How to climb hills on a bike

With these top tips, you’ll be enjoying those hills in no time
Paul Smith lives in the Peak District village of Crich, 250m above sea level. There are seven routes into the village and they all involve a hill climb with gradients up to 20% (one in five)! He shares his top 10 tips for climbing
  1. The only way to get better is to go out and do it. Don’t be intimidated by any hill. Instead of seeing as an obstacle, treat it like a glider pilot treats a thermal – an opportunity to gain potential energy. Every hill climb is ‘charging the battery’, stocking you up with potential energy for the blast down the other side.
  2. Break it down into sections to make it manageable, if necessary yard by yard (you can cycle another yard, can’t you?). Set yourself markers – such as the next lamppost or tree – so that you have (mentally) a series of short sections rather than one long grind.
  3. Use your gears – that’s what they’re for. I used to avoid using my bottom gear, because someone said to keep something in reserve. I also used to think I was wimping out when I dropped to my granny ring. Forget it! As your fitness improves, you will automatically find you are using a taller gear anyway, so don’t beat yourself up – use whatever gear feels comfortable. Use your gears to rest in the saddle – keeping your legs moving helps clear lactate and stops you stiffening up (which would have happened if you’d have pulled over for a rest). Changing gear breaks your rhythm, so as far as possible, get in the lowest gear you’re going to use early on, then stick in it.
  4. Maintain your bike. Squeaks and rattles sap morale, and no one needs any extra friction when climbing, so get those brakes properly adjusted, tyres pumped up and your drivetrain clean and lubricated.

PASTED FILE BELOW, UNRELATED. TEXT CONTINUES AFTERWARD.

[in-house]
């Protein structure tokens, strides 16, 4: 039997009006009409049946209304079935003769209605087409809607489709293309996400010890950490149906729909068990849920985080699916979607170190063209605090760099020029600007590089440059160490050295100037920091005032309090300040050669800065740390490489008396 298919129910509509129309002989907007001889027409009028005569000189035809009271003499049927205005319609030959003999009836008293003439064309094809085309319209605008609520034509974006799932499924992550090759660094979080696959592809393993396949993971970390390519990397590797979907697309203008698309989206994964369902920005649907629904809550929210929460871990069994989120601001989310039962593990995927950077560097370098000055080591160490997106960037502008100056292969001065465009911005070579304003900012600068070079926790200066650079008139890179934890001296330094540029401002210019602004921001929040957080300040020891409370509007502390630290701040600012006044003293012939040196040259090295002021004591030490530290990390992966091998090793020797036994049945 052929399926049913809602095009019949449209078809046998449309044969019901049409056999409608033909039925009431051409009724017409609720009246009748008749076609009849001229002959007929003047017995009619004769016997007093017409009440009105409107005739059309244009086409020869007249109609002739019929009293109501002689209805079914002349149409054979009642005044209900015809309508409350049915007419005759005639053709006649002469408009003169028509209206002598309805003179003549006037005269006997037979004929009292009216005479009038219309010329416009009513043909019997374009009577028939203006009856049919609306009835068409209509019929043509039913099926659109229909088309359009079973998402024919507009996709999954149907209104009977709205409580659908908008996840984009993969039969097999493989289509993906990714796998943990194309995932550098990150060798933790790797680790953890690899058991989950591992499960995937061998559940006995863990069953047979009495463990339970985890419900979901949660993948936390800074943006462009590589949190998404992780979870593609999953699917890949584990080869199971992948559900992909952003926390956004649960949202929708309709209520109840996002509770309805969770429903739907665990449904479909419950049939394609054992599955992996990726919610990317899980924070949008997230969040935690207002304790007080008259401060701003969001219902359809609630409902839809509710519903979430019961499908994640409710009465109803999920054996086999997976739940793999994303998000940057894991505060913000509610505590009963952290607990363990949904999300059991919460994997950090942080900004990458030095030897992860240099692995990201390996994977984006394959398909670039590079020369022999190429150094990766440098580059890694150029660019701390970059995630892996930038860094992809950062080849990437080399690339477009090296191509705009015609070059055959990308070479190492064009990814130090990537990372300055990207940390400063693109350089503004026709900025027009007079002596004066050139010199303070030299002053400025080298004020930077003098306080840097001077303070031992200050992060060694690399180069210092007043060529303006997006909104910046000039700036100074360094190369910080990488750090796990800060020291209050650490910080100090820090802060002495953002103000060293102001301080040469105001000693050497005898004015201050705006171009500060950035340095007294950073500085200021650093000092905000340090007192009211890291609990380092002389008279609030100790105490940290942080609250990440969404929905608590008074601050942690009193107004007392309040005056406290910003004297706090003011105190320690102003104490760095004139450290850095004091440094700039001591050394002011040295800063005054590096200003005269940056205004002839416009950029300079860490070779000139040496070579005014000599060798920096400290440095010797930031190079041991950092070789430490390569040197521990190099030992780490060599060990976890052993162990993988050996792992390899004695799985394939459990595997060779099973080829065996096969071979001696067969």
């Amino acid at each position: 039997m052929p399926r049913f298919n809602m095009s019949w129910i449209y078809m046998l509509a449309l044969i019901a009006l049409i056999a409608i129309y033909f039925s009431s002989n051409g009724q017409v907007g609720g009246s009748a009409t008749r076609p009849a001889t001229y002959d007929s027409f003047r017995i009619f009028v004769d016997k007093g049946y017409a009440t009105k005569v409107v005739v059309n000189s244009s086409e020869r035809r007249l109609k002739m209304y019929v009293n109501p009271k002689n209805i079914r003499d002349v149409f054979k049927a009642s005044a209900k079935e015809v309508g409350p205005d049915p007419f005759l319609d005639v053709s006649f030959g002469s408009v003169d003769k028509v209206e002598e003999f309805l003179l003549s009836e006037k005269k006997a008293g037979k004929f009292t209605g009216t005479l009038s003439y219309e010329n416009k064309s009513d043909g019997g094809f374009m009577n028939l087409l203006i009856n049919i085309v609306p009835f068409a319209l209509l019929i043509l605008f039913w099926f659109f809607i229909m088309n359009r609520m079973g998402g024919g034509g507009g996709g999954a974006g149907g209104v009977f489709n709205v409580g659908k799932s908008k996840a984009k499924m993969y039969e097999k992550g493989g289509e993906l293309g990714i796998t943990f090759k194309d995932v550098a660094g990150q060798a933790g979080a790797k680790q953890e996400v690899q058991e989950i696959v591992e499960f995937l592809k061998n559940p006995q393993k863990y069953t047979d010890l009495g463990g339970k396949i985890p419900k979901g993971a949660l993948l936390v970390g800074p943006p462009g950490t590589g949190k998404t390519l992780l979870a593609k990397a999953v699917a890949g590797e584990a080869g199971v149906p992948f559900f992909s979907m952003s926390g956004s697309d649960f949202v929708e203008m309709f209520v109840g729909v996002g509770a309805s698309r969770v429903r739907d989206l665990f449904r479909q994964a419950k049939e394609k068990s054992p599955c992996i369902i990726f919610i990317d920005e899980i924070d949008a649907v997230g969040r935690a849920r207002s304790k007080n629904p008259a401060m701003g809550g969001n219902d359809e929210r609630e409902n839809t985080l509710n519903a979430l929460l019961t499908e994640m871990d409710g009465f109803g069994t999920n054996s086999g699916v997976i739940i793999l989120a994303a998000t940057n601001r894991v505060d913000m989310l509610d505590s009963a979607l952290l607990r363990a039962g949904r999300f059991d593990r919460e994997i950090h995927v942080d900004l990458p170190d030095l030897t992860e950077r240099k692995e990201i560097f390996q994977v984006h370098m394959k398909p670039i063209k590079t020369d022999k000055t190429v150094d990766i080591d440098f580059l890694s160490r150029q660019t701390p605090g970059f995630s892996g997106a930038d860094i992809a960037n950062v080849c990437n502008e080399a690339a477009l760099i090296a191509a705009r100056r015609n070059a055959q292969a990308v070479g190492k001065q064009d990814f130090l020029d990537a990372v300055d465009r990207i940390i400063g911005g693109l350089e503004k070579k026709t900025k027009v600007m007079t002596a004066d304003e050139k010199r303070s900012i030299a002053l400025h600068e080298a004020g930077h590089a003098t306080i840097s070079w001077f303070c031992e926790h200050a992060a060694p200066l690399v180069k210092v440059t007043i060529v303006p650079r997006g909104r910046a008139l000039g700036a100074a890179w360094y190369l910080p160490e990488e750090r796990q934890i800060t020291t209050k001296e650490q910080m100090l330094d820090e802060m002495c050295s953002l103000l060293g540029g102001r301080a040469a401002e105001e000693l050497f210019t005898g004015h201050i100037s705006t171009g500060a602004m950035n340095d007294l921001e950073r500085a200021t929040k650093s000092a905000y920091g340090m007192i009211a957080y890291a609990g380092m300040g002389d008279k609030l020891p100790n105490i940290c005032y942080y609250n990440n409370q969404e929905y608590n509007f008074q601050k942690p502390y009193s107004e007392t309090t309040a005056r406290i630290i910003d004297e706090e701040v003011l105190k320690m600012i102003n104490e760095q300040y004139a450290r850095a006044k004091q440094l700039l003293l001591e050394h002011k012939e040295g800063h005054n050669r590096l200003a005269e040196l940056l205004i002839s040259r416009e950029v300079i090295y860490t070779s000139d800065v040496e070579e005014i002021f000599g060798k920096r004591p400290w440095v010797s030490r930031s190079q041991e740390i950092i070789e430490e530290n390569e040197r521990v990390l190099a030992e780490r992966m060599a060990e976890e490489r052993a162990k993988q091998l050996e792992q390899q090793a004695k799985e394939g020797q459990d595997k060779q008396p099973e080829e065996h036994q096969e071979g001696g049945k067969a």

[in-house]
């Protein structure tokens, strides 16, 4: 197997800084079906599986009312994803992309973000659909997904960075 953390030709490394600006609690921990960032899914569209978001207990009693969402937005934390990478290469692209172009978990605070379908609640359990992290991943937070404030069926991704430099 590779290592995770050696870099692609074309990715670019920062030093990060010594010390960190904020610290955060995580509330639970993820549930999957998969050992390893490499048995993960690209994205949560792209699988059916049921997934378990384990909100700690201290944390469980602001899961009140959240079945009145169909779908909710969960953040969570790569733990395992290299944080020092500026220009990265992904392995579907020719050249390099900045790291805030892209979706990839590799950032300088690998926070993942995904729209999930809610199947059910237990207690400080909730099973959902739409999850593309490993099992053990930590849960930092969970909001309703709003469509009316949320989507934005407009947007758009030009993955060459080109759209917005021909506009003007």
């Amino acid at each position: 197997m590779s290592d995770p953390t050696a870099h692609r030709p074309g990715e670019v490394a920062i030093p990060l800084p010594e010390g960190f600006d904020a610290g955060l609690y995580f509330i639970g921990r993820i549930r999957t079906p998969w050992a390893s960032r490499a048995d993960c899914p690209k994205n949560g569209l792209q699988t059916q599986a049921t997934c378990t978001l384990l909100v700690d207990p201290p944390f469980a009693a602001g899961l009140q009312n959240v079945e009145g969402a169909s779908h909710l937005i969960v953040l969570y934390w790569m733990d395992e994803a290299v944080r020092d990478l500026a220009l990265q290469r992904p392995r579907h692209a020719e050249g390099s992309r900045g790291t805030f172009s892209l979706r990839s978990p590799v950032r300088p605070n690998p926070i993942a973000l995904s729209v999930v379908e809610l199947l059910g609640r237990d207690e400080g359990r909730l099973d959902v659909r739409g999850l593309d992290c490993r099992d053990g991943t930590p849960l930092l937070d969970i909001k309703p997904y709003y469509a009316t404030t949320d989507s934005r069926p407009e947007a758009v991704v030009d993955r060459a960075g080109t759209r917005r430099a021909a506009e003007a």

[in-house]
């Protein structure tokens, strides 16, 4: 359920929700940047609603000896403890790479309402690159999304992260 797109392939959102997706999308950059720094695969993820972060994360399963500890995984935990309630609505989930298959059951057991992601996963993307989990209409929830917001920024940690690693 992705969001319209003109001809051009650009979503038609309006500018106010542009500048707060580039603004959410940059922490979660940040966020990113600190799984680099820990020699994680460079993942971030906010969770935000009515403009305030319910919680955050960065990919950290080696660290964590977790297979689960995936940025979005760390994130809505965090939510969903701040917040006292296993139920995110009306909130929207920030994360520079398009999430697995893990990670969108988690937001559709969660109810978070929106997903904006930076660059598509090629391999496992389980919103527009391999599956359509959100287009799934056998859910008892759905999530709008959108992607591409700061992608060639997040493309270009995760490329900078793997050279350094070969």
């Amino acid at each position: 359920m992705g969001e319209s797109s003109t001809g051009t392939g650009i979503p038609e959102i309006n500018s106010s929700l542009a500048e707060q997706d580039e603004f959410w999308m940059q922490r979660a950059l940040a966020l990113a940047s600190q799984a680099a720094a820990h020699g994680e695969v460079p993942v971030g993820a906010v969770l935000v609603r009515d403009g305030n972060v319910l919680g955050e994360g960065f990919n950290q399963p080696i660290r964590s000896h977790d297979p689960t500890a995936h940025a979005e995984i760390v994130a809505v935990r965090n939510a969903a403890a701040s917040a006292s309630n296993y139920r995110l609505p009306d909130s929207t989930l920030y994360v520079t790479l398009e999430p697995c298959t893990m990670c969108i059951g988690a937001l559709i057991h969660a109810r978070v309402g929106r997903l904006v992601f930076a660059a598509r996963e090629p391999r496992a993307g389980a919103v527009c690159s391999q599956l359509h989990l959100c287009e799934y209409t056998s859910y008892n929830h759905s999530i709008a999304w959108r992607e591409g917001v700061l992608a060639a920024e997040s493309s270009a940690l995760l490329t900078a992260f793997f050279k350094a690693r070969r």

5. Set up your bike right. Make sure your saddle is high enough, an apparently small adjustment here can make a huge difference. If your saddle is too low, you won’t get the full extension of your legs, hindering smooth rotation as each pedal goes through the six o’clock position.
  6. Stay slow – if you get out of breath, you will have to stop, which is demoralising, and on a steep hill may mean that you can’t start off again except on foot, pushing the bike. You have got to go slowly enough for your breathing to stay under control. The big temptation is to storm up the first third then run out of steam, gasping for breath. Some of my friends leap out of the saddle and storm up all the way. What works for me is to creep up possibly at snail pace but never stopping until I’ve got to the top. But remember, you’d doing this for fun (aren’t you?) so if you want to stop, do so. My friends and I have a rule that you can always stop if there’s a seat (usually placed for a spectacular view across open countryside). Whatever you do, find your own pace.
  7. Get in the right position, weight forward (on nose of saddle) head down (pretend you’re going to kiss your bars) – it seems to help you get more push out of each pedal stroke. On a steep hill, you may have to get out of the saddle simply to get your weight far enough forward to keep the front wheel on the ground.
  8. Talk to yourself, something positive, repetitive and rhythmic (I can do this, I can do this etc). Remember: it’s 25% legs and 75% morale. This also why practice helps – not only do you get fitter, but you know you can do it because you’ve done it before.
  9. Be comfortable – adjust your clothing for climbing and make sure you’ve had enough to drink. If you feel hot and thirsty before you start (and ignore it) you’ll be feeling you’re going to die of heat exhaustion before you’ve got to the top. Remember, you are already getting dehydrated by the time you actually feel thirsty.
  10. Do maintain directional control. However fast you’re climbing, wobble to the right just as a car overtakes and you’re toast!

    Paul Smith contemplates the view after getting to the top of a hill